5 Stages of Startup Funding
Hai Truong

Regardless of where you are in that startup life, you need money to keep the lights on, the team happy, and the momentum going. Raising money may not have been your dream when you began building the company, but your ability to do so will determine how far it will go. Understanding the different needs at each stage of funding will equip you with the confidence to engage investors with a clear pathway to what you each will get out of the exchange. The five stages outlined below provide a foundation to get you started.

1) Seed Capital

Seed capital is the earliest source of investment for your startup. Sources will include channels relied upon since childhood such as the Bank of F&F (friends and family), crowdfunding, credit cards, or your personal savings. No matter whom you raise money from, there is no free money, and interest on their investment in your startup should be clearly defined. Strive to provide tangible deliverables and milestones and update them regularly on your progress. The purpose of the money you are raising at this stage is commonly focused on research and development for an initial product, or an MVP if you do not have one.

If the funding sources described above aren't available, seed accelerators such as Y-Combinator, Techstars, and 500 Startups are potential options. Accelerators are investing in both your startup and your potential to develop and pitch your solution to potential investors. Take the time to prepare, research, and validate your idea before approaching an investor for a higher likelihood of acceptance.

2) Angel Investor Funding

Eventually, as your startup's needs grow and you need to either scale or increase funding toward product development, marketing, or just to expand your team to keep up the momentum, you may look to angel investors as a solution. If your startup is raising money at this stage, your business model canvas should be proven.

Accredited angel investors, as defined by the SEC, are individuals who have a net worth of at least one million dollars and an annual income of at least two hundred thousand individually or three hundred thousand jointly with a spouse. Angels differ from other investment entities such as Venture Capital firms since they are using their own money and should be treated as such when solicited for funding. They may invest individually or also pool their money with a group.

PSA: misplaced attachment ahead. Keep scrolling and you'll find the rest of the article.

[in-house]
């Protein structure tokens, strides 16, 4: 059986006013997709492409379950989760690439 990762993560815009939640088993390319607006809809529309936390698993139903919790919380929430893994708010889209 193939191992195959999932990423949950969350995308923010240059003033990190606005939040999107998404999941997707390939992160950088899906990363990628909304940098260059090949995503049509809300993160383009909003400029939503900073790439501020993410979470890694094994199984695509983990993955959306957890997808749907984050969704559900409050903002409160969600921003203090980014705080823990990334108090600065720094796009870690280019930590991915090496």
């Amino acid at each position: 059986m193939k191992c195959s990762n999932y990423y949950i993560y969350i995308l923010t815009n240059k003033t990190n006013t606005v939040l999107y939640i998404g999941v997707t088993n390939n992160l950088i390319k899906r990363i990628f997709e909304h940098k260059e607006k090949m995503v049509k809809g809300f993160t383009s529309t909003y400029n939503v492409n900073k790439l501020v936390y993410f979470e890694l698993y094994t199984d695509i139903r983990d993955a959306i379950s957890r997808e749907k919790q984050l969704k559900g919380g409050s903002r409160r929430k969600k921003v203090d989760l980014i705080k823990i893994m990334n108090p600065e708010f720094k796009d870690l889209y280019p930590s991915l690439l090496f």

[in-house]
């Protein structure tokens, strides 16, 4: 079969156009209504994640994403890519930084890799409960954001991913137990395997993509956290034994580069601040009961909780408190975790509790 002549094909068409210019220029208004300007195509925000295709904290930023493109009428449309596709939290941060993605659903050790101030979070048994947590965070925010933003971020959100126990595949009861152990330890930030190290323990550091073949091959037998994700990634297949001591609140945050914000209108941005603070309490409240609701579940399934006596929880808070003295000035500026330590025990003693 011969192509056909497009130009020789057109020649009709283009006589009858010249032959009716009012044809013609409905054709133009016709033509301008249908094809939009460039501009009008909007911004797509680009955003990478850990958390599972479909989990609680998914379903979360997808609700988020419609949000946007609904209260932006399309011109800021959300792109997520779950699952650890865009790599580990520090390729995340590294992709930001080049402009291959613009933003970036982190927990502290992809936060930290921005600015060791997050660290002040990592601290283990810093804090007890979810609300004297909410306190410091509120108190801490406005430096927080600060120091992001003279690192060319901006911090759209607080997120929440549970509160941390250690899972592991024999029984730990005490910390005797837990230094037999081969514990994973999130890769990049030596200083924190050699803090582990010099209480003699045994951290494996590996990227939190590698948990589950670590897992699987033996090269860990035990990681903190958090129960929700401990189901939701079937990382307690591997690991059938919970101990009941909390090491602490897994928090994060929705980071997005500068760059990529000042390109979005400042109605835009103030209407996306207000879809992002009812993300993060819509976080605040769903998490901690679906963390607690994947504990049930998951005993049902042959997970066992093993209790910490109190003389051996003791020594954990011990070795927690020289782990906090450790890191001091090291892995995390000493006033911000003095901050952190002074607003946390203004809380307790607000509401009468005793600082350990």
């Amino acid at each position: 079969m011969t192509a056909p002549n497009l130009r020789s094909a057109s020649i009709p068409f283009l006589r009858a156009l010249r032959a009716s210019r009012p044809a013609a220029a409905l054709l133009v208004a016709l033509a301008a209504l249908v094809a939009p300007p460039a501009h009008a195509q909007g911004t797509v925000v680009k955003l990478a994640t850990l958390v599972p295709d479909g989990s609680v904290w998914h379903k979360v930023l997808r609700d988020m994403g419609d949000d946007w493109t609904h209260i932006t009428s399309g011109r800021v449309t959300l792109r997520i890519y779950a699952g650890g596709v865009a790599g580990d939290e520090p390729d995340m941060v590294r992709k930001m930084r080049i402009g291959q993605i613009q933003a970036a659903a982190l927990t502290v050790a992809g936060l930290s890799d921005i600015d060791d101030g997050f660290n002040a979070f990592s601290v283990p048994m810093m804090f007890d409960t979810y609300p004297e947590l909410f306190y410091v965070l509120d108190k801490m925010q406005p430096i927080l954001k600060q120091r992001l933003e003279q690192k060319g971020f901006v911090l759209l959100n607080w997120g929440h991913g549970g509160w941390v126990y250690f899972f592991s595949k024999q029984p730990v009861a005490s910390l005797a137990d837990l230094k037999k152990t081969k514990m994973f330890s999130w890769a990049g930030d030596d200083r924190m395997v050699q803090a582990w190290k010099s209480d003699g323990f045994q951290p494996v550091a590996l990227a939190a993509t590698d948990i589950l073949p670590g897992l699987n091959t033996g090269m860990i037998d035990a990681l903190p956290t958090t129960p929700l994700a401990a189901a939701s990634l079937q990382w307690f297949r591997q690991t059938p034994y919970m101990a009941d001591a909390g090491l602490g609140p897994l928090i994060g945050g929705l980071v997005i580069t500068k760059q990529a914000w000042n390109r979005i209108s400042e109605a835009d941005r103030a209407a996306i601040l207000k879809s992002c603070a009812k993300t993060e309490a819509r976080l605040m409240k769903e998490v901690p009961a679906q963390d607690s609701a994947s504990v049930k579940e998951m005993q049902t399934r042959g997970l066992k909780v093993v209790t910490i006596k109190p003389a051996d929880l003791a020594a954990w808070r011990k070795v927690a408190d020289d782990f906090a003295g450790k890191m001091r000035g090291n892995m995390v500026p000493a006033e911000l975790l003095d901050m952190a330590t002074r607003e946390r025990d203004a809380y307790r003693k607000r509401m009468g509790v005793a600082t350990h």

Since the money raised at this stage can be significantly higher than in the seed round, investors will also expect a compelling and well-researched pitch.

3) Venture Capital Financing

Venture Capital Financing can provide resources to scale the business to new business channels, customer segments, or to increase marketing efforts for additional customer acquisition. At this stage, your startup is either profitable or could benefit from offsetting the negative cash flow with this new wave of investment while the business continues to grow. Multiple rounds of funding at this stage may happen, and investors may also offer to join the organization and provide additional expertise.

Expect due diligence from your potential investors and prepare to answer questions--all kinds of them, and often. Learn the various offerings commonly provided at this stage such as equity, SAFE (Simple Agreement for Future Equity), and convertible notes. Since VCs are investing other people's money, their job is to make a sound investment in businesses that are likely to yield a meaningful ROI for their clients. VCs vet startups regularly, so when you pitch to them, be engaging and be prepared.

4) Mezzanine Financing & Bridge Loans

At this stage, your startup is growing and looking to scale significantly with a commercially available product. Revenue should be coming in regularly even if the startup is not yet profitable. The funds raised at this point will be geared toward expansion to new markets, mergers, acquisitions, or preparing for an IPO. Investors at this stage want to see a clear roadmap toward profit shortly. For example, mezzanine financing can cover the expenses that an IPO involves. With the profits made from the IPO, the mezzanine investor is paid back with interest.

5) IPO (Initial Public Offering)

This is not the end goal for all startups. However, if you have raised money through each of the preceding stages, going public is an option to expand further. All of the investors who have traded their money for equity until this point will ideally recoup their investment along with additional profit. Some investors may retain their shares, but don't be surprised if many of them sell their stock at the beginning to reap the rewards of getting in early. After the IPO, stock options for a growing company can be leveraged to attract top talent and the increased access to capital can provide resources to push the momentum of your business forward. Once you are on the NASDAQ, just remember to stop calling yourself a startup, you are in the big leagues now.